"laestadian, apostolic, gay, lgbtq, ex-oalc, ex-llc, llc, oalc, bunner" LEARNING TO LIVE FREE: Does Critical Thinking Prevent Extremism?

Thursday, April 23, 2009

Does Critical Thinking Prevent Extremism?

In his column today, Nicolas Kristoff says that Islamic scholars are beginning to apply tools of critical scholarship to the Koran. He argues that ultimately scholarship and intellect are one way to fight fundamentalism and intolerance.

But are they?

An excerpt from the article:

n Afghanistan, 300 brave women marched to demand a measure of equal rights, defying a furious mob of about 1,000 people who spat, threw stones and called the women “whores.” The marchers asserted that a woman should not need her husband’s consent to go to school or work outside the home.

In Pakistan, the Taliban flogged a teenage girl in front of a crowd, as two men held her face down in the dirt. A video shows the girl, whose “crime” may have been to go out of her house alone, crying piteously that she will never break the rules again.

Muslim fundamentalists damage Islam far more than any number of Danish cartoonists ever could, for it’s inevitably the extremists who capture the world’s attention. But there is the beginning of an intellectual reform movement in the Islamic world, and one window into this awakening was an international conference this week at the University of Notre Dame on the latest scholarship about the Koran.

“We’re experiencing right now in Koranic studies a rise of interest analogous to the rise of critical Bible studies in the 19th century,” said Gabriel Said Reynolds, a Notre Dame professor and organizer of the conference.

And a comment from a reader:
"Absolutely, but note that there is an increasingly large number of "Christians" in the US (and I suppose elsewhere) who decry biblical scholarship as the work of the Devil. They prefer charismatic, uneducated leaders who will open the book to whatever page comes up, read the text that God points their finger to, and lead off from there, as they believe they are then hearing the Word of God, and these people are as increasingly intolerant of any religious views differing from their own as anyone in the Taliban or any other fundamentalist religious group is."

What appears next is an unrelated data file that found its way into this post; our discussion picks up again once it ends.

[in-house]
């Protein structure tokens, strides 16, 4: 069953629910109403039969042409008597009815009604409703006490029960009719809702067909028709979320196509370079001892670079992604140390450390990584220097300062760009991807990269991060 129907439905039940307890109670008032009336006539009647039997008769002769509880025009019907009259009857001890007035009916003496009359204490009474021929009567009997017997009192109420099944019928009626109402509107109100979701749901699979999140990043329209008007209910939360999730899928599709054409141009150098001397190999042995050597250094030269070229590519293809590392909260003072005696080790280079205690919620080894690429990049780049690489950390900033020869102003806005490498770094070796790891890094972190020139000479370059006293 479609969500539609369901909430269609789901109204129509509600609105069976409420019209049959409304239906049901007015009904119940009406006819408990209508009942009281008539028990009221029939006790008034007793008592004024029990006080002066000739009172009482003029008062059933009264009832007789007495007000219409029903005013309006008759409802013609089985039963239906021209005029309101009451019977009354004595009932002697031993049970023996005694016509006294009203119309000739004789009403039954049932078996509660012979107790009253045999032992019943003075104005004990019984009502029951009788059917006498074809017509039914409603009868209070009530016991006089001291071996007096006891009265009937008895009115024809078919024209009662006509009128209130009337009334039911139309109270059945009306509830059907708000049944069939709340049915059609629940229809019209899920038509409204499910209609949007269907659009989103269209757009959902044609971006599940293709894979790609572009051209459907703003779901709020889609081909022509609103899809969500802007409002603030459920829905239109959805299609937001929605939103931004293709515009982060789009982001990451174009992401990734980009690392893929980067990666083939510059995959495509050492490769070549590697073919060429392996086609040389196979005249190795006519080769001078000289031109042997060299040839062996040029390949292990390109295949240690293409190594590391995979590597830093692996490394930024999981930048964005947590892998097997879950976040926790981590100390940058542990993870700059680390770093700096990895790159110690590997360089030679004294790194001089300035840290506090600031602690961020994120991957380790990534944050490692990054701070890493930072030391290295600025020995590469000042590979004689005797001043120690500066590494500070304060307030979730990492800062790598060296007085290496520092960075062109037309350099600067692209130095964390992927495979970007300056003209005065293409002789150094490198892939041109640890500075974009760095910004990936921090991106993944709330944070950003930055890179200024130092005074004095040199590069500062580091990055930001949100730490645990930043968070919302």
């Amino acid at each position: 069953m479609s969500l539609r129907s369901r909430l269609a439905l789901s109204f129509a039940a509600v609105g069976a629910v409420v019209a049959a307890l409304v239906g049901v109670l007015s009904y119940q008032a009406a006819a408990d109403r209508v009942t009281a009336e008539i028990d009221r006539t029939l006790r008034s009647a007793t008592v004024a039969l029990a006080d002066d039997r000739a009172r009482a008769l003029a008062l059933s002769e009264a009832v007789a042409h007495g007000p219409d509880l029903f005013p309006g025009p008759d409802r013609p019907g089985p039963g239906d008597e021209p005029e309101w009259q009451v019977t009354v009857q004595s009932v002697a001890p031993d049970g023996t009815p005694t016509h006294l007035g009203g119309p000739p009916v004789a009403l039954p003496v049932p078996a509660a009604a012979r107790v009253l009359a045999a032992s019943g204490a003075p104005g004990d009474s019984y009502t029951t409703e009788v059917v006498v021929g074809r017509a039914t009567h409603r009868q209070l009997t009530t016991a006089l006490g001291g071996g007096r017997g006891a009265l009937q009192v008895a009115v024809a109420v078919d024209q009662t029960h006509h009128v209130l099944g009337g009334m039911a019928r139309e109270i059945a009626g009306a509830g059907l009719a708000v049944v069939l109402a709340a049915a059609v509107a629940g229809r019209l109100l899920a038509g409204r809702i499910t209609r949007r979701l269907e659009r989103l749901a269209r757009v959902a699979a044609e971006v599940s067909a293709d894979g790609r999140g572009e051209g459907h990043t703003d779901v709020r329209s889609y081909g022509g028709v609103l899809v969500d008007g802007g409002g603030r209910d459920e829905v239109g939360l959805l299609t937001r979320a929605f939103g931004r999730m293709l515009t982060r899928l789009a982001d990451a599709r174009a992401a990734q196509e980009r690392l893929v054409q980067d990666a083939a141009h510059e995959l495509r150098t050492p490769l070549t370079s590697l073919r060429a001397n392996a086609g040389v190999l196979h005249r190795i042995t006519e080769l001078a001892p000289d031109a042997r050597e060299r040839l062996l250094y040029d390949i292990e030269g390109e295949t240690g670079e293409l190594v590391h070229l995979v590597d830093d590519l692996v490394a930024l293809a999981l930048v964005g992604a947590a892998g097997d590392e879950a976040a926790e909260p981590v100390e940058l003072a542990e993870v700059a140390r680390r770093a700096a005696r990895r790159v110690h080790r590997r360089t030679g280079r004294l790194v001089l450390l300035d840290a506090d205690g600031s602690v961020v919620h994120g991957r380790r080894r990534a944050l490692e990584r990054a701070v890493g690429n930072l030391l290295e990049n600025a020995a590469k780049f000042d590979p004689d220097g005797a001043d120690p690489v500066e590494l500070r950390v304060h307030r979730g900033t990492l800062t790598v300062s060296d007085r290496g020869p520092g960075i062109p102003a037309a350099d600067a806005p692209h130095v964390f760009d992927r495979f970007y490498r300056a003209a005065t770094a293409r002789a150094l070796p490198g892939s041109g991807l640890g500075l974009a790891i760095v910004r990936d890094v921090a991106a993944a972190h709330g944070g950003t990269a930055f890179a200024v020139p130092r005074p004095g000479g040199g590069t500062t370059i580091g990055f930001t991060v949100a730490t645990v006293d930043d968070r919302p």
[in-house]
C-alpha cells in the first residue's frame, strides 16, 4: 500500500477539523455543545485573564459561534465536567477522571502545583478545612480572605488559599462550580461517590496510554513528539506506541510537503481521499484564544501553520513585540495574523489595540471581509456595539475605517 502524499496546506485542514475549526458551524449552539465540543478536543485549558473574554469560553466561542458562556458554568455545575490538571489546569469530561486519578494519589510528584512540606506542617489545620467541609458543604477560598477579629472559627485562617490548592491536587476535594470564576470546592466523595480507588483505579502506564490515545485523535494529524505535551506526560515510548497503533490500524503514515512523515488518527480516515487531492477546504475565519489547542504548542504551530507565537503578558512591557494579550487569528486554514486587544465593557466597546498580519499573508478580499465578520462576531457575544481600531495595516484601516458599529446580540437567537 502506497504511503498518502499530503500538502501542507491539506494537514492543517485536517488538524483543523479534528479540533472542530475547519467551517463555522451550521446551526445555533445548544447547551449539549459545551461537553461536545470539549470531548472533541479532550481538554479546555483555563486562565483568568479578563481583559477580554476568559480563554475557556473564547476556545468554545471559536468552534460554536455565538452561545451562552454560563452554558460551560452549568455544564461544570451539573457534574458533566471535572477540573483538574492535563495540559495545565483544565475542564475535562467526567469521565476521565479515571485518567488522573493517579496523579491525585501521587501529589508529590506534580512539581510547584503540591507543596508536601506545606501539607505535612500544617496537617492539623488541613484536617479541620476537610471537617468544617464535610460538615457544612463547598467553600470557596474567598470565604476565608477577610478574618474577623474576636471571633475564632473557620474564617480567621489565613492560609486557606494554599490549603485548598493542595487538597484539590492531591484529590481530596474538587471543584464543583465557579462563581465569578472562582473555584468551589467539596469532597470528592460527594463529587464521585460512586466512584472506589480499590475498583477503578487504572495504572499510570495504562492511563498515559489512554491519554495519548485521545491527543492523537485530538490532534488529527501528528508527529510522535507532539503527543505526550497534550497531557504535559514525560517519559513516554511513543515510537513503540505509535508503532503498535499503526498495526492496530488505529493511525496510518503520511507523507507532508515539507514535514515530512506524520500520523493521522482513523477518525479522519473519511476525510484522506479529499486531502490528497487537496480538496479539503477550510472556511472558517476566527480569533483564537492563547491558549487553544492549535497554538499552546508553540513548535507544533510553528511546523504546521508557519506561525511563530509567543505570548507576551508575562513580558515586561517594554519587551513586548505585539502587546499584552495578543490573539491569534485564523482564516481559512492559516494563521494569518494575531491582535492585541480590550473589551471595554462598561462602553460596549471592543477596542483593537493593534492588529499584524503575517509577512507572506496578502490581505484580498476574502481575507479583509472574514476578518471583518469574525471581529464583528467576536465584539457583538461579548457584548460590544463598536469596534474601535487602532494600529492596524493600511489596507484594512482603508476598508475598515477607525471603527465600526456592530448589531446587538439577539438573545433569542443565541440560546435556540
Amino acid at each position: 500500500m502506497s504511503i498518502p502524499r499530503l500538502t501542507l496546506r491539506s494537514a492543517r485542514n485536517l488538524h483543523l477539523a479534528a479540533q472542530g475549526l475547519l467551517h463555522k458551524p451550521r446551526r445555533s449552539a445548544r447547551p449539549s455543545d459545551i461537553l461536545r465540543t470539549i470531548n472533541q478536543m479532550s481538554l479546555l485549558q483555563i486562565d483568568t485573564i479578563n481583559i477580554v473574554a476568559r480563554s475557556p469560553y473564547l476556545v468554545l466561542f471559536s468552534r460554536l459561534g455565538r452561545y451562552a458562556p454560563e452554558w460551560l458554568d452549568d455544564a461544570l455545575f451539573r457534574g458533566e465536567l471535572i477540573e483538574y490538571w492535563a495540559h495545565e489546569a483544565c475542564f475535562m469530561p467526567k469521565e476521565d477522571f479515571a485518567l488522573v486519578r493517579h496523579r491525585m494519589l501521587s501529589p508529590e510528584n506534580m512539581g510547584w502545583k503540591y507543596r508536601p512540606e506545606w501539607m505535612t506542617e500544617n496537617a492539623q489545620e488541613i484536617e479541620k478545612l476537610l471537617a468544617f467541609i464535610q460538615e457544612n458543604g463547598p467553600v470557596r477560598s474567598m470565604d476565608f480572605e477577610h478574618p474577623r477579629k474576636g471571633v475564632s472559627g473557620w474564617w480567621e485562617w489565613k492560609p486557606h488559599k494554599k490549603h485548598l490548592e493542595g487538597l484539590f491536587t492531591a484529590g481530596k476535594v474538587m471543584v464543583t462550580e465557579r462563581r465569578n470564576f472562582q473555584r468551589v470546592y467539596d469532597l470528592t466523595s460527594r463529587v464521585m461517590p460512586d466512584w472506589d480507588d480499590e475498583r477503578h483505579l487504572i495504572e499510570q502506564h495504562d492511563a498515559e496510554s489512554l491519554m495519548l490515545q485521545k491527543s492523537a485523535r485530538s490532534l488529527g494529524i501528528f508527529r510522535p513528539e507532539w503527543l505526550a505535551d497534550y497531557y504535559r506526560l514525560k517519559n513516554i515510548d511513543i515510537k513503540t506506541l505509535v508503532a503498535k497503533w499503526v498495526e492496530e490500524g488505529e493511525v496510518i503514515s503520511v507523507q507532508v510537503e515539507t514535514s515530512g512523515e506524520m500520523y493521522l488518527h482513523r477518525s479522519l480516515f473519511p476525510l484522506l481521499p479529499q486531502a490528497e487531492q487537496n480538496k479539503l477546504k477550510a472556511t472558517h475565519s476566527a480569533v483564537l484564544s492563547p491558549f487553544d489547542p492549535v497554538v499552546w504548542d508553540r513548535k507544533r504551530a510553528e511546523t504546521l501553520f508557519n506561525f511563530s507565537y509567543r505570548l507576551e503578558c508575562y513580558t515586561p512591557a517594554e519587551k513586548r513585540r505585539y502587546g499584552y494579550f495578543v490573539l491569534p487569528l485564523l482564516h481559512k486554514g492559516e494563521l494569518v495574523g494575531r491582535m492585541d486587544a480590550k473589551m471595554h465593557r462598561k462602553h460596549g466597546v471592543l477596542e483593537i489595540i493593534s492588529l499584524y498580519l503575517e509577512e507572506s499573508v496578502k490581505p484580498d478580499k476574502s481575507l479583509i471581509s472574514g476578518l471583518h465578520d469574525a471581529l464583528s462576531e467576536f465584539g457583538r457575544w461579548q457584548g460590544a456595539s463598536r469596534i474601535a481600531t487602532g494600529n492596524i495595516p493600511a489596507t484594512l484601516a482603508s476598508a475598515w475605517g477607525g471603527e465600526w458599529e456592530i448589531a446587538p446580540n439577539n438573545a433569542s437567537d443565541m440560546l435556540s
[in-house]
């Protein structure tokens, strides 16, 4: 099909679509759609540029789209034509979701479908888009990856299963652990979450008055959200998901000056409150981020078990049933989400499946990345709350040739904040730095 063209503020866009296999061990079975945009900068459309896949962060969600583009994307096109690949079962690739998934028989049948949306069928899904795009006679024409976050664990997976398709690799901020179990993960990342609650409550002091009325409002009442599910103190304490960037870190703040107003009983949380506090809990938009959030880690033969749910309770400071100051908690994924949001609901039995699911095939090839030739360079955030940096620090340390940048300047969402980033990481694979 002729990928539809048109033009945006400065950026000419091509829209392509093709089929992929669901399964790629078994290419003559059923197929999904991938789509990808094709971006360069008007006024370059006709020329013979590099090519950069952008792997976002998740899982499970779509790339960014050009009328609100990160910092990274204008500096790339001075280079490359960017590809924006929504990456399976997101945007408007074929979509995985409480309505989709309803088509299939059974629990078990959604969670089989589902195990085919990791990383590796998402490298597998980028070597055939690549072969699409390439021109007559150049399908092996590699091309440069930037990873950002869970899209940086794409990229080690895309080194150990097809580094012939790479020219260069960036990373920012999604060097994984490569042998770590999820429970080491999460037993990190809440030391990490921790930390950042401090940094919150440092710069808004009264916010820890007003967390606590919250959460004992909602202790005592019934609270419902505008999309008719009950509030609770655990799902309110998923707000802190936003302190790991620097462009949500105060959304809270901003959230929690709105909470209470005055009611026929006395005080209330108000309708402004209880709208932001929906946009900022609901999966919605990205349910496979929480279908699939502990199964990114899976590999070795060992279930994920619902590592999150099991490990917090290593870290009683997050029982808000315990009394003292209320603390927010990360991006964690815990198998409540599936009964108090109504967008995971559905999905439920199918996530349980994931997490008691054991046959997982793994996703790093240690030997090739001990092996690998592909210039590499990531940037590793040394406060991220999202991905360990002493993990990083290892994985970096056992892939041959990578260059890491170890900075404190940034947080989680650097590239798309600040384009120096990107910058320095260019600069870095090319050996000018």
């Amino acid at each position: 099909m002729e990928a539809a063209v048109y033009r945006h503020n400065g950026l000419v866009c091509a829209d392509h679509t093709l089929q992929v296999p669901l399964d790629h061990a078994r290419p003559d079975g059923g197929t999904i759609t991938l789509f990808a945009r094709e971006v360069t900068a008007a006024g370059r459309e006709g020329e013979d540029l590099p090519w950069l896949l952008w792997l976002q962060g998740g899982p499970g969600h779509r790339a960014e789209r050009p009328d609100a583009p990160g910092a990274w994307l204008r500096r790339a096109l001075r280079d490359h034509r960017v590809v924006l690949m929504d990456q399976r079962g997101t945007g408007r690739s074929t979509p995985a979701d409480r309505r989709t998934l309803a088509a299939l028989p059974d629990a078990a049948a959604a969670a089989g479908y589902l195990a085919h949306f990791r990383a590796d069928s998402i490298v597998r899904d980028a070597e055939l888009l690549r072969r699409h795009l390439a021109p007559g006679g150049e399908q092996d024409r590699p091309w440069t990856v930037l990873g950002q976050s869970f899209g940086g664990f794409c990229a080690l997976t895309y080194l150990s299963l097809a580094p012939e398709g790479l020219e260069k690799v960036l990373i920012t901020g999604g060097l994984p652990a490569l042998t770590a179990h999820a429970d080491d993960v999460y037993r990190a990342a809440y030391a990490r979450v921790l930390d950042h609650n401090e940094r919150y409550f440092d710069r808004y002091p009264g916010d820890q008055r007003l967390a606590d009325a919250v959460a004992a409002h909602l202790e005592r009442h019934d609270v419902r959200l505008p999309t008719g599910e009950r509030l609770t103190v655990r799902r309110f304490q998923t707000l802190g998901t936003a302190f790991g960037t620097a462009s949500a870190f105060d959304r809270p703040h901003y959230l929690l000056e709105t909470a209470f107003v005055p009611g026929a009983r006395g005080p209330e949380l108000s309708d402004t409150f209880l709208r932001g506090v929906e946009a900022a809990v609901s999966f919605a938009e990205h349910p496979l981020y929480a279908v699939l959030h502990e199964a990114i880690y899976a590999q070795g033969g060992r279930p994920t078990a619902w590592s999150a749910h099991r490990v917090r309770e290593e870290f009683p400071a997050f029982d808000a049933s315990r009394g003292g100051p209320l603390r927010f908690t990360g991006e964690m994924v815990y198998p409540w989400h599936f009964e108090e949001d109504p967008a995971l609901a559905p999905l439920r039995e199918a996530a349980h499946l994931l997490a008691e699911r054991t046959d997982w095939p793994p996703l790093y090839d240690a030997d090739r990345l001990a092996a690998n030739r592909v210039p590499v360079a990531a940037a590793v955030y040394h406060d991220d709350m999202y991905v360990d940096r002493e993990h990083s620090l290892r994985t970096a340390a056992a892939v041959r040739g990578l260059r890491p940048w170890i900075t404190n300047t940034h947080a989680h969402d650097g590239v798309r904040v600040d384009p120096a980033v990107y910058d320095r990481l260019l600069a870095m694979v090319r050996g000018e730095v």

What do you think?

1 comment:

  1. Based on my experience, the more you know, the more you know you dont know :p The more one is exposed to different opinions and worldviews, the more that one realizes the diversity that exists.

    If they are of the mindset that God created us all, they could not fail to be in awe and become more accepting, less judgemental and less narrowminded. They experience for themselves that they are not the "only" kind of anything.

    I thouroghly enjoy people who have had diverse experiences; ie traveled around the world and truely taken time to get to know other cultures, customs, attitudes and beliefs, "walked a mile in someone else's shoes" etc. They seem to be more concrete about the biblical core and less concerned with the trivials that can seperate and divide so many of us.

    I wonder though, if a person starts out with the attitude that they ARE the ONE and ONLY of something, if the experiences would change them or if they would stubbornly hold on to thier original view?

    I think it would depend on how much fear is attached to that belief -ie they will be eternally damned if they accept others... fear can be more powerful than love -if we insist on holding onto it.

    I believe Christ always promotes love of people, intolerance of sin and its us people who confuse the two. If God is a part of the journey, love will win.

    But again, people to terrible, horrific things in the name of God (by whatever name) I truely dont understand this and believe misrepresenting God is what the commandment "Dont use the Lords name in vain" means.

    So I would like to believe that exposure will change us for the better, but that really depends on if we let it. Just like people can chose to learn from life experiences, forgive and love or they can become hateful and bitter.